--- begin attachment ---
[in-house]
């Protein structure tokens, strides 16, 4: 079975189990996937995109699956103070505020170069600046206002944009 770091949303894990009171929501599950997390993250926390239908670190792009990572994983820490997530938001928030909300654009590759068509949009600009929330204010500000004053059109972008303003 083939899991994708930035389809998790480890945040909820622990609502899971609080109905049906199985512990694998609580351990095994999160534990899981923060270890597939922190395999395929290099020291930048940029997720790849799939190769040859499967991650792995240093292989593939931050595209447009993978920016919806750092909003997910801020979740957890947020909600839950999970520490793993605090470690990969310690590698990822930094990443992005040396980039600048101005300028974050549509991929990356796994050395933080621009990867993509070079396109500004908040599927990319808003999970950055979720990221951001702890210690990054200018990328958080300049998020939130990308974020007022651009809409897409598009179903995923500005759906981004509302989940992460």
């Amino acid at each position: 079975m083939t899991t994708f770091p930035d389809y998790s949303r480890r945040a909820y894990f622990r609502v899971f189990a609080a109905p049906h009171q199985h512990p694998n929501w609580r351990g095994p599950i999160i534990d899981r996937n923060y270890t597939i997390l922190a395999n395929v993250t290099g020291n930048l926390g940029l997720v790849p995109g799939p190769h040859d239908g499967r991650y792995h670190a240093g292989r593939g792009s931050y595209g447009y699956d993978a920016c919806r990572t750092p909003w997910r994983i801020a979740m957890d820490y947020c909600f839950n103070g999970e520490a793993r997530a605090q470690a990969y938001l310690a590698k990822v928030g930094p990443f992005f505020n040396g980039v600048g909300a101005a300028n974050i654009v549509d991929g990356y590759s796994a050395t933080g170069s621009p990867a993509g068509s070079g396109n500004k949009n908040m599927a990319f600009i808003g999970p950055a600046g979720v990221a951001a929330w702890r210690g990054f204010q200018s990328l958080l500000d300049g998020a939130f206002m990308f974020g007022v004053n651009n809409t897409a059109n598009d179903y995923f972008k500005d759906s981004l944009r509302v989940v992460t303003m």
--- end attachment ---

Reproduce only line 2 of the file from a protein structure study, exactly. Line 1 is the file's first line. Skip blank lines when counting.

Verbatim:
């Protein structure tokens, strides 16, 4: 079975189990996937995109699956103070505020170069600046206002944009 770091949303894990009171929501599950997390993250926390239908670190792009990572994983820490997530938001928030909300654009590759068509949009600009929330204010500000004053059109972008303003 083939899991994708930035389809998790480890945040909820622990609502899971609080109905049906199985512990694998609580351990095994999160534990899981923060270890597939922190395999395929290099020291930048940029997720790849799939190769040859499967991650792995240093292989593939931050595209447009993978920016919806750092909003997910801020979740957890947020909600839950999970520490793993605090470690990969310690590698990822930094990443992005040396980039600048101005300028974050549509991929990356796994050395933080621009990867993509070079396109500004908040599927990319808003999970950055979720990221951001702890210690990054200018990328958080300049998020939130990308974020007022651009809409897409598009179903995923500005759906981004509302989940992460």